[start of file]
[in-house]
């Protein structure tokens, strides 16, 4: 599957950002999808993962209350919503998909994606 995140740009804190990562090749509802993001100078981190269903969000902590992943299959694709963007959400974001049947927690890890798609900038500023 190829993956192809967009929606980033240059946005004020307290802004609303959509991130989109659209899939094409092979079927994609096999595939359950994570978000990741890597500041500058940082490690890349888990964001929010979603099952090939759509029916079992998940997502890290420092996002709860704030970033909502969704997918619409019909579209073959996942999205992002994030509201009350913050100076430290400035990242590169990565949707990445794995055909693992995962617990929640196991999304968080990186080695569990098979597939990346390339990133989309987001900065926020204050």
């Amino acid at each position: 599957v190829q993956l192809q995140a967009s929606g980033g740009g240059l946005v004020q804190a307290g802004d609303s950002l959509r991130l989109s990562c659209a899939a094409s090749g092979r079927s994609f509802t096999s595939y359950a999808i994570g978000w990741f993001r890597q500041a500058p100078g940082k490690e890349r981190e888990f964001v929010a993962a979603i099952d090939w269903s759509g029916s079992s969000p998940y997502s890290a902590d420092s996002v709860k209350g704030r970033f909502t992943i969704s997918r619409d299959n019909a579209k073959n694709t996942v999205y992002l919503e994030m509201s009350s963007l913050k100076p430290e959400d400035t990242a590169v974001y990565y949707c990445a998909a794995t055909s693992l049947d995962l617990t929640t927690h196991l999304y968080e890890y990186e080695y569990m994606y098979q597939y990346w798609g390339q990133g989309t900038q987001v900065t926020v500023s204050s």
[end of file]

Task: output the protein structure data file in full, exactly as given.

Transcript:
[in-house]
């Protein structure tokens, strides 16, 4: 599957950002999808993962209350919503998909994606 995140740009804190990562090749509802993001100078981190269903969000902590992943299959694709963007959400974001049947927690890890798609900038500023 190829993956192809967009929606980033240059946005004020307290802004609303959509991130989109659209899939094409092979079927994609096999595939359950994570978000990741890597500041500058940082490690890349888990964001929010979603099952090939759509029916079992998940997502890290420092996002709860704030970033909502969704997918619409019909579209073959996942999205992002994030509201009350913050100076430290400035990242590169990565949707990445794995055909693992995962617990929640196991999304968080990186080695569990098979597939990346390339990133989309987001900065926020204050």
């Amino acid at each position: 599957v190829q993956l192809q995140a967009s929606g980033g740009g240059l946005v004020q804190a307290g802004d609303s950002l959509r991130l989109s990562c659209a899939a094409s090749g092979r079927s994609f509802t096999s595939y359950a999808i994570g978000w990741f993001r890597q500041a500058p100078g940082k490690e890349r981190e888990f964001v929010a993962a979603i099952d090939w269903s759509g029916s079992s969000p998940y997502s890290a902590d420092s996002v709860k209350g704030r970033f909502t992943i969704s997918r619409d299959n019909a579209k073959n694709t996942v999205y992002l919503e994030m509201s009350s963007l913050k100076p430290e959400d400035t990242a590169v974001y990565y949707c990445a998909a794995t055909s693992l049947d995962l617990t929640t927690h196991l999304y968080e890890y990186e080695y569990m994606y098979q597939y990346w798609g390339q990133g989309t900038q987001v900065t926020v500023s204050s």